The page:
Making Paté in Malaysia

Street Food

Street Food in Kuala Lumpur

That Man Love Pate!

That Man Loves Pate!

My friend Ted asked me to write a post about all the food I ate on my honeymoon to Malaysia.  Since he is among my most loyal readers, I promised myself to get it done. Well Ted, it took me three months, but here ya go…

Recently I made a batch of paté, and it brought up memories of my honeymoon (not because we ate paté covered strawberries in bed). I’ve been through a lot trying to find an appropriate place to make my paté for wholesale. Unfortunately (and fortunately), they make it challenging for someone to produce value added meat products. Usually I find restaurant or catering kitchens that I can borrow. This puts me right up against the edge of what can and cannot be done.  I am reminded of my honeymoon because the standards for food preparation in Malaysia are very different.

Throughout Malaysia, I ate street food everyday and I forced my patient pescatarian bride to eat it as well. There are no standards for meat preparation over there – the butchers smoke while they work, prep is done on whatever surface is available (be it a filthy crate or even the street), flies are absolutely everywhere… Literally, there are buckets of animal guts every five feet in the market.

Gut Bucket

Gut Bucket

Smokin Butcher

Smokin' Butcher

Chicken

Prepping Chicken

Yet… I never got sick, not even a tiny squirt. Yet, here in America people get sick after eating tainted spinach.

Enough preaching – what about the food! It was fantastic: spicy, salty, sweet, sour and a whole lot more. The street food system really works in Malaysia. You choose a random table in an alleyway or on the street and whoever owns the table sells you drinks. For us, it was $2 Tiger beers, basically Budweiser with an Asian accent. Now you choose between 15-25 carts, point to something you want, give them your table number (no matter how far away the table is, they will find you), and within a minute you have a giant plate of hot food for 30 cents. That is no misprint.

Excuse having to see me slurp

Excuse my slurping

Skewer Cart

Skewer Cart

We had curries, noodles, satays, and everything in between – fried pork intestine porridge, rotis, laksa, etc. I want more right now.

I was surprised to find very little fresh fruits or vegetables. I found no outdoor markets filled with ripe produce or overflowing sacks of spice. We were fortunate to get there in time for the Durian Festival. Have you had this “fruit”?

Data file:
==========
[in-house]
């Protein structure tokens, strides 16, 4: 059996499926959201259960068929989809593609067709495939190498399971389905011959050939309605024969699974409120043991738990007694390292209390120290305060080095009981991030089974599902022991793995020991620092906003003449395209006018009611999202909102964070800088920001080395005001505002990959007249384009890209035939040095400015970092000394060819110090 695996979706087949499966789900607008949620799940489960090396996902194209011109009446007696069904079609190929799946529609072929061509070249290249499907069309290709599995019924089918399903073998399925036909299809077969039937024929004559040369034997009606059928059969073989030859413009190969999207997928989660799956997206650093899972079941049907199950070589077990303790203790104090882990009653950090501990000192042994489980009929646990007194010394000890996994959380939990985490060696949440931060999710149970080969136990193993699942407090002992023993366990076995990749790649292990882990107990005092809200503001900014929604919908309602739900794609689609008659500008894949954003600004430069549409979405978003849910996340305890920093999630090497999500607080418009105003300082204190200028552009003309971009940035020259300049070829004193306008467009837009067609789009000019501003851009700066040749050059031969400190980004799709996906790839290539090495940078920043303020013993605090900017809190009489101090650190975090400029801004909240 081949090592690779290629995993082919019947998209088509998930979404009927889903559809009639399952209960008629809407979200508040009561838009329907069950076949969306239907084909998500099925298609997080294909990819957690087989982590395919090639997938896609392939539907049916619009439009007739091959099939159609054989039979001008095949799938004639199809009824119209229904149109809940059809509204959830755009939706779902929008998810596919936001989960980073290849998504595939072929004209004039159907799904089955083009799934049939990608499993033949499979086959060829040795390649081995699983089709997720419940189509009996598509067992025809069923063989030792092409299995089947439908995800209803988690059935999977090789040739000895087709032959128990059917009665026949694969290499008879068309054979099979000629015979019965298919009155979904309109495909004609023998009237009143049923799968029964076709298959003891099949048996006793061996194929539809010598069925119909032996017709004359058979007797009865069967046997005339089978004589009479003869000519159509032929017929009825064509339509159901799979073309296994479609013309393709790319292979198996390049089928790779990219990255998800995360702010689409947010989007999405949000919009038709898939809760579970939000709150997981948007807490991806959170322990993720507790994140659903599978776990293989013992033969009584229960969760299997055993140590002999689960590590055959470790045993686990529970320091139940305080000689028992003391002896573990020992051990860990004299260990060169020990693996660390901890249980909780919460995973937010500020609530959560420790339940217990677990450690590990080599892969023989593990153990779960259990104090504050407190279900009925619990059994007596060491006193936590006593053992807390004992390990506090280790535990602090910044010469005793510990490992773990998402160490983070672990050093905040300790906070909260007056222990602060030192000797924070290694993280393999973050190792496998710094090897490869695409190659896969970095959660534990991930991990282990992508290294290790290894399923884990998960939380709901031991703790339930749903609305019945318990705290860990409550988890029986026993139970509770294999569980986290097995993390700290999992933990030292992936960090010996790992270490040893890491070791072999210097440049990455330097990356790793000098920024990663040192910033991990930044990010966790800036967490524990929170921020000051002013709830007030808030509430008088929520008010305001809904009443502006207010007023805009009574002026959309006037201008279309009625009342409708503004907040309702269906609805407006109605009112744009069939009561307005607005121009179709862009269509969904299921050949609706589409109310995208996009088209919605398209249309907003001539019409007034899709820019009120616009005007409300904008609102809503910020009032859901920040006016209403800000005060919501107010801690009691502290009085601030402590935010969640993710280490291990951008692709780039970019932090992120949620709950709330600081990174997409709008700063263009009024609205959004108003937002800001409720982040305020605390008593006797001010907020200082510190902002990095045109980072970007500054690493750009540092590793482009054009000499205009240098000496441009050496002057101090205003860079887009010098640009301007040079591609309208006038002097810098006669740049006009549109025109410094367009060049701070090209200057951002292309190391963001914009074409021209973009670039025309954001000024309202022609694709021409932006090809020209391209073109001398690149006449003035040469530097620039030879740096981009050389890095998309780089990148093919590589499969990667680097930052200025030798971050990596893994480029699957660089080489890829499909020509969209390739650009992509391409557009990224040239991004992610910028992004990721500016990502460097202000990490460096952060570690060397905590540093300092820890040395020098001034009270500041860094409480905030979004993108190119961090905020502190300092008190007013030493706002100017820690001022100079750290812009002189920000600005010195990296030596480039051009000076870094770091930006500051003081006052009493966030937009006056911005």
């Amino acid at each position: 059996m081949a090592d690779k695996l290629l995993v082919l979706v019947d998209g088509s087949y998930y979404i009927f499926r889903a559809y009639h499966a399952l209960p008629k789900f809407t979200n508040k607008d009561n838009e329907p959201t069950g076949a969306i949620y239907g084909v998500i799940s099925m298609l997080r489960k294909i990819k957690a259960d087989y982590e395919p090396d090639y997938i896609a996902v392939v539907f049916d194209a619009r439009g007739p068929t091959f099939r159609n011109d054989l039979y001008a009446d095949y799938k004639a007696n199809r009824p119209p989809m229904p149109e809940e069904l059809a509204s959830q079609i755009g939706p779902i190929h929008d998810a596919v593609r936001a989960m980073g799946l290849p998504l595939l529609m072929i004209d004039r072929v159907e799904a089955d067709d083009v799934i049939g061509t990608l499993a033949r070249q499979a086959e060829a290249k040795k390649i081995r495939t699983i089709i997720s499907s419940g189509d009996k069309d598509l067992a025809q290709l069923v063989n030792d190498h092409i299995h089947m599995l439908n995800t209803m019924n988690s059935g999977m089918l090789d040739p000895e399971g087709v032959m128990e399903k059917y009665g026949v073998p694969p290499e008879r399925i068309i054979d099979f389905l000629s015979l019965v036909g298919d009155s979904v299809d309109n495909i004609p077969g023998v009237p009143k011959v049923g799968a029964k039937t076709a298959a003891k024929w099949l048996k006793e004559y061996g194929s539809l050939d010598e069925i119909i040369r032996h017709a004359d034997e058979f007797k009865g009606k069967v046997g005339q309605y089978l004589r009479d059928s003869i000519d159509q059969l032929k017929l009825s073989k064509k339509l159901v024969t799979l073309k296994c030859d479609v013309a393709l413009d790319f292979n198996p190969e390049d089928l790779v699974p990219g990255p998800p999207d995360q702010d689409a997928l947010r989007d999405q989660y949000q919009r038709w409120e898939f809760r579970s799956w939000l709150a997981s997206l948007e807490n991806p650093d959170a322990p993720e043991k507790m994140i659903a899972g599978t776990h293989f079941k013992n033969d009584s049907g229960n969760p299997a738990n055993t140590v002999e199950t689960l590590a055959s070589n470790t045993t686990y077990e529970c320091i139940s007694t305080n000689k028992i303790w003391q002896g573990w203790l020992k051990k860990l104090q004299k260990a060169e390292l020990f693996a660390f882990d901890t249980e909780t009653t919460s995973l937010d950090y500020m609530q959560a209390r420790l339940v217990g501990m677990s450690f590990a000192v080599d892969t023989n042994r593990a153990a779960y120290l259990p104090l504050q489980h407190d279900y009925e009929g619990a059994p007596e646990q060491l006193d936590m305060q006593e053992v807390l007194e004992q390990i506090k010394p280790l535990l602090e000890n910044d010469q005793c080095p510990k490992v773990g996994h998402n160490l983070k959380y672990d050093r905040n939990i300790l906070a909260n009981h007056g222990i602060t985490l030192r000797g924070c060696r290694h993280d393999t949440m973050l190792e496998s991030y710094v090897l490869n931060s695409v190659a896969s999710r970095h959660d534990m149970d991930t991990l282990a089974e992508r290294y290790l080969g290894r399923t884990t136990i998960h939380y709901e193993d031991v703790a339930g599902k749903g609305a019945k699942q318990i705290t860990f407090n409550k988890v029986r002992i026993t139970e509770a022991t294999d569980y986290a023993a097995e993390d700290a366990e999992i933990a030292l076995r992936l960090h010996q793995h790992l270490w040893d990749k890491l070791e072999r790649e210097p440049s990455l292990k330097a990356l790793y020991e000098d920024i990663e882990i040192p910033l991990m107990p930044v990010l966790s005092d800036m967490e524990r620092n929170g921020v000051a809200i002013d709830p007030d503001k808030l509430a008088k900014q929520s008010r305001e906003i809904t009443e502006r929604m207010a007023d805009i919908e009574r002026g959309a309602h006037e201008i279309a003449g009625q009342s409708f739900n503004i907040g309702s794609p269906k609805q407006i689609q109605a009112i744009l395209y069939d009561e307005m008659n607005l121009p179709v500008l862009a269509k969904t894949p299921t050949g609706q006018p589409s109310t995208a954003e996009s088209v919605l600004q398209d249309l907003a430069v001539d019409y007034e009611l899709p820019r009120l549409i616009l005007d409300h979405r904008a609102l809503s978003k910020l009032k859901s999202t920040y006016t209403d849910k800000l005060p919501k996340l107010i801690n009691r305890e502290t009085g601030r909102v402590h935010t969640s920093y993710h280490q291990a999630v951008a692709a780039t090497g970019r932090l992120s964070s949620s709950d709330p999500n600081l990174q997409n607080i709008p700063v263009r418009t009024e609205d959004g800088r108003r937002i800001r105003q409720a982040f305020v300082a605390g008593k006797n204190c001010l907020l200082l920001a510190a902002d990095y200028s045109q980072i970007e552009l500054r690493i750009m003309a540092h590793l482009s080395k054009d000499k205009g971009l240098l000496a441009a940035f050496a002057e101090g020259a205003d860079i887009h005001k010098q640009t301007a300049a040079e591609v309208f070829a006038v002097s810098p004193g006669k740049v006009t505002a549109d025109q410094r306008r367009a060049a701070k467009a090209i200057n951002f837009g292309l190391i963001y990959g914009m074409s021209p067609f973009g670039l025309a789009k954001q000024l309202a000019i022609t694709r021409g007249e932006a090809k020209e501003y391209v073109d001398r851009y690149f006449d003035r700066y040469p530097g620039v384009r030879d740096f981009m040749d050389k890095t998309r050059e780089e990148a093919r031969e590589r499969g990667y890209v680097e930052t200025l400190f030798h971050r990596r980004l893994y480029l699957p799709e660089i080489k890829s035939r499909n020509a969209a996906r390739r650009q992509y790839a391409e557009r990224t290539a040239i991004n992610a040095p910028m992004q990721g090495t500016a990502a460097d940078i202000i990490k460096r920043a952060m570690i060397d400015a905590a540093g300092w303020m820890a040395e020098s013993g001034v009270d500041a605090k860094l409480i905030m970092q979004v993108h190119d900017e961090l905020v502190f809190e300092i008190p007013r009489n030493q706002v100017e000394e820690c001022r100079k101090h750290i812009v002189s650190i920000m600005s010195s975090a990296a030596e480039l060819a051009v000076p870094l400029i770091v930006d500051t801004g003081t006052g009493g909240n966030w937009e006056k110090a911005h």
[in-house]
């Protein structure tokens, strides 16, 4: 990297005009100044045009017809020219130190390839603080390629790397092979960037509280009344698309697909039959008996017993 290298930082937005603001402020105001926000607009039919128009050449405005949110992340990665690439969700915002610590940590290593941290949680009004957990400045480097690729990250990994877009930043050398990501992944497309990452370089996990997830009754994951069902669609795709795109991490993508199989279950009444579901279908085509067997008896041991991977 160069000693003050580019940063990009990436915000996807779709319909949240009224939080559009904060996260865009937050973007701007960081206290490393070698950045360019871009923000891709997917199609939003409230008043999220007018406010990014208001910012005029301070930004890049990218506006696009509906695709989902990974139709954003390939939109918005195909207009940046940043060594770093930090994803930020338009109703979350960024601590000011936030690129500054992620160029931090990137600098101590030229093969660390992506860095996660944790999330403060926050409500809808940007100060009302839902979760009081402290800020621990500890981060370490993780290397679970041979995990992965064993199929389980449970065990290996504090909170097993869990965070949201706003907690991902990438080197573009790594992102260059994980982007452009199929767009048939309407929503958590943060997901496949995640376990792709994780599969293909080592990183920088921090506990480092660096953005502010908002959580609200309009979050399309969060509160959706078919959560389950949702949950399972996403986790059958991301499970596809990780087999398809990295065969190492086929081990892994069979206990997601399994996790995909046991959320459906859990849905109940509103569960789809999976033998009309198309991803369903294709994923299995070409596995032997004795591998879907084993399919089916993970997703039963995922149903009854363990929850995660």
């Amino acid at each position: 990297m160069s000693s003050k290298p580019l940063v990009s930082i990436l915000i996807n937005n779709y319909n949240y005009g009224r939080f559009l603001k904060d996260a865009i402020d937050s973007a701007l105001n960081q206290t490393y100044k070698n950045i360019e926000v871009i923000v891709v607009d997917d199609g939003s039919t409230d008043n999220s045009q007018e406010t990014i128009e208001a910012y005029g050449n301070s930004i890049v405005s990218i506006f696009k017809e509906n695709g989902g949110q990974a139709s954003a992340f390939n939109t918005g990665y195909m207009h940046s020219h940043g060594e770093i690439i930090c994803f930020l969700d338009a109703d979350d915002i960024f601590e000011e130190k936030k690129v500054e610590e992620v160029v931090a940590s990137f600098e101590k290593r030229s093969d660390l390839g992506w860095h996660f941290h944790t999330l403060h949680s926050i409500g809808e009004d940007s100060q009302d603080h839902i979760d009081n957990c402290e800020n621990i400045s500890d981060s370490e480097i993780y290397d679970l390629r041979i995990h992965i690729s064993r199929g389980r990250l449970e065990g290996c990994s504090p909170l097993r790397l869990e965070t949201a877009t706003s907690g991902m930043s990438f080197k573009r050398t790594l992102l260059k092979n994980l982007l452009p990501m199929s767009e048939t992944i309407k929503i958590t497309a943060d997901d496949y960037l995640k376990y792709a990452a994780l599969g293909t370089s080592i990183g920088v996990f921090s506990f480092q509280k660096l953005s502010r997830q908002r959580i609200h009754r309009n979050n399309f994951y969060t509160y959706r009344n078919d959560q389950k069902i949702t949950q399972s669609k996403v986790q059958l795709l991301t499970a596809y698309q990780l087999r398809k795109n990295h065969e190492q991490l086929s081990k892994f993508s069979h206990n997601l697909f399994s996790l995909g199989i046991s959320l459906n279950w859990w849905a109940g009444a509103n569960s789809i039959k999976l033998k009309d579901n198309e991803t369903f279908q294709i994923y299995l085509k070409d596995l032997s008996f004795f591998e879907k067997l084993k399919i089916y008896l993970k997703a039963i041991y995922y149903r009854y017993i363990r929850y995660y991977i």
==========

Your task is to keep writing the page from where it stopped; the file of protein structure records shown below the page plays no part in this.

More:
First Bite of Durian

First bite of Durian

It is, without a doubt, the most disgusting thing I have ever put in my mouth, and I’m taking into account that time in college when I got drunk and woke up in the wrong bed. Anyway, it was shocking mostly because all the natives described it as irresistible, like a “drug.” “You will become addicted!” they said. Well, they were fucking wrong.  It tasted like wet, fermented, sweet, extremely bitter shit. They warned me that the first bite could be tough, but really. I crap my pants just thinking about durian. Let’s not forget how it smells. It smells so terrible they don’t allow it in hotels, rental cars, subways, buses, stores, etc. I don’t know how you would get it home if you bought it.

What do you think Ted? I still haven’t talked about Hong Kong or Singapore! They are worth their own posts.

It was our honeymoon...

It was our honeymoon...

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6 Responses to “Making Paté in Malaysia”


  1. 1 Ted September 20, 2010 at 10:21 am

    Good job, and wow the name dropping, much appreciated.

    So proud of you for trying the Durian. NPR (yes we have that here in the south, thank you NYT) had some commentary about the Durain Festival and the most commonly attributed taste/smell to Durain was “decay”.

    Thats some fine eating. My son keeps asking me to pick one of those things up at the Farmer’s Market. Maybe the next time he misbehaves. . .

  2. 2 MP September 30, 2010 at 2:46 pm

    I’m from Vietnam. And yes, most Asian people that I know loves durian while I can’t stand the smell, let alone be close enough to put it in my mouth. I have to give you credit for trying it out. Maybe you’ll get addicted to it someday :). And after reading your experience in Malaysia, I want to go there for a visit. And just like Malaysia, street food vendors are so much better for the rest of Asia countries. They’re oh so dirty and cheap, but they’re authentic and much more tasty.

  3. 3 TEDDY October 1, 2010 at 9:52 am

    I think Fried Durian could be a hit

  4. 4 Ted October 1, 2010 at 10:42 am

    Whoa, that idea has some merit. Southern fried in a thick batter perhaps. Along with some cracklins and chow chow.

  5. 5 Mary Helen (@MaryHelenOrama) February 29, 2012 at 12:50 am

    I had durian while I was in China, and I have suspicion that it might be one of those things that hit people in different ways. My husband and I hated the smell, but liked the fruit – but we also had it layered on top of mango and sticky rice, which the chef claimed made it a lot easier to handle. He couldn’t believe I wanted to try it in the first place, and an entire restaurant of eyes fell on me as I took my first bite. I had to know. Good for you for trying it to. We should start a club. Durian tattoos?

  6. 6 hotel in singapore August 18, 2013 at 10:18 am

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